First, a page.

This unrelenting film was made by Franklin J Schaffner from Henri Charrière’s autobiographical account of life in (and escape from) the penal colony on Devil’s Island, French Guyana, South America.
Steve McQueen played the title role as a French safe-cracker imprisoned there for a murder he did not commit (who acquired the nickname ‘Papillon‘ thanks to the butterfly tattooed on his chest). Dustin Hoffman played weedy accountant and counterfeiter Dega – a fellow convict with whom he forms a bond.
During their passage to South America from France, Dega fears for his life. He has a small fortune in cash concealed in his own back passage and has good reason to fear he’ll be butchered for the money.
Papillon makes a deal with Dega – he’ll protect him and in return, Dega will finance his escape.
On their arrival in the colony, the two prisoners are assigned to work in the swamps. After Papillon prevents a warder from beating his friend to death, Dega feels deeply indebted to the hard-bitten jailbird. But ‘Papi’s’ hasty escape attempt ends in failure and – quickly recaptured – he is sentenced to two years in solitary confinement.
Even in his isolation, however, he still retains tenuous contact with Dega. The accountant has bribed his way into a more pleasant job in prison administration, and he provides Papillon with a secret supply of coconuts – an essential supplement to the foul prison rations, which barely ensure survival.
When this illegal food bonus is discovered, Papillon’s punishment is draconian – he is placed on half-rations and confined for years to a darkened cell. Yet he still holds his tongue and refuses to betray Dega.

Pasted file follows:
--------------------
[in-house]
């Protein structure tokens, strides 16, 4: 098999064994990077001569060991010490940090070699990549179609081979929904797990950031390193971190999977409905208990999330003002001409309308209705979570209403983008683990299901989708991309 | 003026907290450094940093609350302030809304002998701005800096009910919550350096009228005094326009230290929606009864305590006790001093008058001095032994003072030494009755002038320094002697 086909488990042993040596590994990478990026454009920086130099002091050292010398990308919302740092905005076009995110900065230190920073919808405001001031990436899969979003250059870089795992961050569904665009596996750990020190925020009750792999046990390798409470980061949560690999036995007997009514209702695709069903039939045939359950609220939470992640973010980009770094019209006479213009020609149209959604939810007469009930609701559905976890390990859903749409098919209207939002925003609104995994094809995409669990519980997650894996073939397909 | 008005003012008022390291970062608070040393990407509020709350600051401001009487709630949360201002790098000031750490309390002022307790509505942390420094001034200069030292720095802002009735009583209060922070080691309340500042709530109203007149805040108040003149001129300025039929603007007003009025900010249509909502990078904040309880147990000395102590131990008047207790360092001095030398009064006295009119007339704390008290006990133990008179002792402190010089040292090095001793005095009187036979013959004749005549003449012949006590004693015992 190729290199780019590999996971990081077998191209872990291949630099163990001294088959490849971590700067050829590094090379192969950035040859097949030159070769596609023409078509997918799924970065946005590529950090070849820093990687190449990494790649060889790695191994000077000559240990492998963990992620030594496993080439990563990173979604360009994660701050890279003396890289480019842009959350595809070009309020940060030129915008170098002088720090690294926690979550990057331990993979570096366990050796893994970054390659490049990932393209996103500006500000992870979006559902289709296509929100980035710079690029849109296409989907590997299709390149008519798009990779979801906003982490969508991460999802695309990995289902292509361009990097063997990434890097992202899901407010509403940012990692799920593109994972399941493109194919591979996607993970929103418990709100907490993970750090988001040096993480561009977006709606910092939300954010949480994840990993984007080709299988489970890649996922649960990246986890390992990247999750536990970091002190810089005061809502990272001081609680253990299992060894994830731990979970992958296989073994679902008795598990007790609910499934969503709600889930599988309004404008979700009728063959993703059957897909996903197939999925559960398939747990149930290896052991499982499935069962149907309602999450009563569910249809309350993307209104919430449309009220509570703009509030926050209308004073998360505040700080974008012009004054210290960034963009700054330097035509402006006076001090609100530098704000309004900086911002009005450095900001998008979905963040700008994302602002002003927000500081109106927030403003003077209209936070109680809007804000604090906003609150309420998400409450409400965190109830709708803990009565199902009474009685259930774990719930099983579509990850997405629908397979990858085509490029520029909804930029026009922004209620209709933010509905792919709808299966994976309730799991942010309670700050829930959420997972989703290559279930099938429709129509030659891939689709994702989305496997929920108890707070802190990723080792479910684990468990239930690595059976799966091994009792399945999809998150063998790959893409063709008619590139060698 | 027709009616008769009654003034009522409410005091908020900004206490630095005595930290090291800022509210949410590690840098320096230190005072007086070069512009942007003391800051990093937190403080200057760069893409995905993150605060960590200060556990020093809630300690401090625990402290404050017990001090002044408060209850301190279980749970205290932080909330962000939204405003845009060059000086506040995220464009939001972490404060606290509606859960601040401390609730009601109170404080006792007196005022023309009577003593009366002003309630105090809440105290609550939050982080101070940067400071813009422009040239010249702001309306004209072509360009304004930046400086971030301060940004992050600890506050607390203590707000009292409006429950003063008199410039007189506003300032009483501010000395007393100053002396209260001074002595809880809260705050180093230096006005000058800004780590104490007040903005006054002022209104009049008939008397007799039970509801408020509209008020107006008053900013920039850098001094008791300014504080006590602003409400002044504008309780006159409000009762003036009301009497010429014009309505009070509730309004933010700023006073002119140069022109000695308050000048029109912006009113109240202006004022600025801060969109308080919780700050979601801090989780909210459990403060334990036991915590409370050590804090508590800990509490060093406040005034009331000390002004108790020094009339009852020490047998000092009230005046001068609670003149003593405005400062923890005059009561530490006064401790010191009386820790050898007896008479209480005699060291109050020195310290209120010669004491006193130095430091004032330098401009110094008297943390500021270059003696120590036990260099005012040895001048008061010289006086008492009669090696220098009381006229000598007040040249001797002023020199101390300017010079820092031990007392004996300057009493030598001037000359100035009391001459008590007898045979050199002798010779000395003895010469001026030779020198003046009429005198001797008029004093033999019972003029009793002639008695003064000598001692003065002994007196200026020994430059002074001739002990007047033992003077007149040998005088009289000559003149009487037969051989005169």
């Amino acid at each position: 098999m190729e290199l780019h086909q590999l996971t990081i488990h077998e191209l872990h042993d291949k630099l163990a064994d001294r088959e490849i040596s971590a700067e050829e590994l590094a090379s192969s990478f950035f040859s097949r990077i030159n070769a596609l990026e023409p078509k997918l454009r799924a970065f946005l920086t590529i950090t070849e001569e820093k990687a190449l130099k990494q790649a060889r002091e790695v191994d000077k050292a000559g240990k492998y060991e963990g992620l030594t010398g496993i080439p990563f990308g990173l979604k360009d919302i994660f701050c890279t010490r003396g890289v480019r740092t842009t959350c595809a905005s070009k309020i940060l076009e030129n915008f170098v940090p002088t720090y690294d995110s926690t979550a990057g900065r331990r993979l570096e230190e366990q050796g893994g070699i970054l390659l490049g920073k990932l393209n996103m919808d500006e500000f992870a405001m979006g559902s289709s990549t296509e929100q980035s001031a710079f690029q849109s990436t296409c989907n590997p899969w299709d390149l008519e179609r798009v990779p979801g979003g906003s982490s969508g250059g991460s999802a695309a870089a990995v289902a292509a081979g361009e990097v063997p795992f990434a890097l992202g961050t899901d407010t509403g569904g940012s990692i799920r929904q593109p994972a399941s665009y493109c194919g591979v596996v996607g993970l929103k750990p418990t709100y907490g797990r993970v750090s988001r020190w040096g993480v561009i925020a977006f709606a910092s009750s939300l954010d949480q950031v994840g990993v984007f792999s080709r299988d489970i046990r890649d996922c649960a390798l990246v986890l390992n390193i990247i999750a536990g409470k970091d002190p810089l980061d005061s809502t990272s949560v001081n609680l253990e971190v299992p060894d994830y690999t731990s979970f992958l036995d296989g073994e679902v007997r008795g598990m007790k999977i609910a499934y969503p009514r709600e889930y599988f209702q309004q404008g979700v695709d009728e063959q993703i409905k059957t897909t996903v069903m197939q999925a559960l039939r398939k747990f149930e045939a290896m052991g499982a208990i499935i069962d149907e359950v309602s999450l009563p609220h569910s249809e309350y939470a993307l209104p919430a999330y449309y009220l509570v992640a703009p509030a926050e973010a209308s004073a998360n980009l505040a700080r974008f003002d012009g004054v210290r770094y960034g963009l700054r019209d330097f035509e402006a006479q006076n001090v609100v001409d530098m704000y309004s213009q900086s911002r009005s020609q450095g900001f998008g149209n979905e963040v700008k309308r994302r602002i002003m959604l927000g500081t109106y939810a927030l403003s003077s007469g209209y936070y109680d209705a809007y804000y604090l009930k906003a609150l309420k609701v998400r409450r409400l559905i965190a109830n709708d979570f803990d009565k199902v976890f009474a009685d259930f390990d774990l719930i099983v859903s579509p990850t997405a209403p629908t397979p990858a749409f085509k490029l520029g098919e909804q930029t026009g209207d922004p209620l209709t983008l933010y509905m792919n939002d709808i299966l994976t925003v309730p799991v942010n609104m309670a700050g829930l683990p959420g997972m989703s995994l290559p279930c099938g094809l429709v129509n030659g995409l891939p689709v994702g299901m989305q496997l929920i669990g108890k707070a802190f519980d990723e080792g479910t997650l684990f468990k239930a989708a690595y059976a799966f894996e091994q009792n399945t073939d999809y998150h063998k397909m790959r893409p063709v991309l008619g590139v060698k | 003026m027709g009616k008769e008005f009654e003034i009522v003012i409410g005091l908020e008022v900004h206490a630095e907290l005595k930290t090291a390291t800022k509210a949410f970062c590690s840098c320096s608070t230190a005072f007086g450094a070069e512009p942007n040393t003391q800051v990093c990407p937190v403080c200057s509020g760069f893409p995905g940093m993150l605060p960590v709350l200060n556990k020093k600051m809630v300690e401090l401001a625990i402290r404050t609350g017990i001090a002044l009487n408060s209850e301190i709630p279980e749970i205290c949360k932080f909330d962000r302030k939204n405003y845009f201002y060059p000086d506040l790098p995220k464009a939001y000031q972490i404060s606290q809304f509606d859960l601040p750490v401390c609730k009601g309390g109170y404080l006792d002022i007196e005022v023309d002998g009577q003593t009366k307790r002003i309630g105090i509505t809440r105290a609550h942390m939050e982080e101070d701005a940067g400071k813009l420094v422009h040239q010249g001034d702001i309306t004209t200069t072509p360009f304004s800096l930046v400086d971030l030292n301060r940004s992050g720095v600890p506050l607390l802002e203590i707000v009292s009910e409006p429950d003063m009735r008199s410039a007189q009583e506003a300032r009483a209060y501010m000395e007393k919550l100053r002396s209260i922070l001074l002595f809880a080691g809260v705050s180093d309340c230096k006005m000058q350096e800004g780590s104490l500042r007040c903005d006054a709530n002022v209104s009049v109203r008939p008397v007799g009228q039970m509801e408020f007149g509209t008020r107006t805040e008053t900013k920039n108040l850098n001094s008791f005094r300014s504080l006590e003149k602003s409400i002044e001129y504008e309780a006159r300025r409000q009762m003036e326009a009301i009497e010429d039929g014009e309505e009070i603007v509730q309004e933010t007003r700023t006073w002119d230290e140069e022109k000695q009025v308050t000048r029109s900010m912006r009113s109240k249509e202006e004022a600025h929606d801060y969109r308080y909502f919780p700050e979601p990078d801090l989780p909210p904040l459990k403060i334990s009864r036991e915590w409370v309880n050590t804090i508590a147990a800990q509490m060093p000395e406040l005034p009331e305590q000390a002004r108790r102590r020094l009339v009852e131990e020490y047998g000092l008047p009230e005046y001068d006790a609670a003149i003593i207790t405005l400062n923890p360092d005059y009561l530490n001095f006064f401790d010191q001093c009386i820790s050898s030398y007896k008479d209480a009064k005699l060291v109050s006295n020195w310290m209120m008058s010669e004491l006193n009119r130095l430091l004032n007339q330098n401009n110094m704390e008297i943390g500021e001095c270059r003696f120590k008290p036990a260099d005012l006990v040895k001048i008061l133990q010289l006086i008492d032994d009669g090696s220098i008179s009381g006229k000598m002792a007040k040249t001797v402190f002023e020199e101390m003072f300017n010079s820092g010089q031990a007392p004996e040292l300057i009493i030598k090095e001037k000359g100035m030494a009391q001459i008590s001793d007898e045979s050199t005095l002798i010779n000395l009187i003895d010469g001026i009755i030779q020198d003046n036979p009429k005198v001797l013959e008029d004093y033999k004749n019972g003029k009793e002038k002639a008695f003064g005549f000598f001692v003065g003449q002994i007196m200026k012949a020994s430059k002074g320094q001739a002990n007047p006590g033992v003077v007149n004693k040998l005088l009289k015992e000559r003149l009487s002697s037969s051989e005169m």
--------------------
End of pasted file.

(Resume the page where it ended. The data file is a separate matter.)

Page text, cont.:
Years later, the two meet once again in the prison colony. On Papillon’s next escape attempt, Dega will accompany him.
Director Franklin J Schaffner accomplishes a delicate balancing act, combining a realistic portrayal of monstrous prison conditions with some very funny moments. When Dega and ‘Papi’ are sent off to retrieve a shot crocodile from the swamp, we witness a slapstick scene when it turns out that the beast is still far from dead.
Even their escape constitutes a kind of comic relief. While the prison orchestra plays marching tunes for the ladies and gents of the French colony, the two escapees struggle like Keystone Cops to scale a very high wall.
The film derives its power from many unforgettable moments that demonstrate the lead character’s impressive will to survive. We see him stave off starvation in his darkened cell by catching centipedes and roaches, taking a puff from the cigar of a leper who could help him escape from the island, and leaping into the sea from the cliff-tops – a tiny figure against a huge background; an individual victorious against an inhuman, implacable system.
Franklin J Schaffner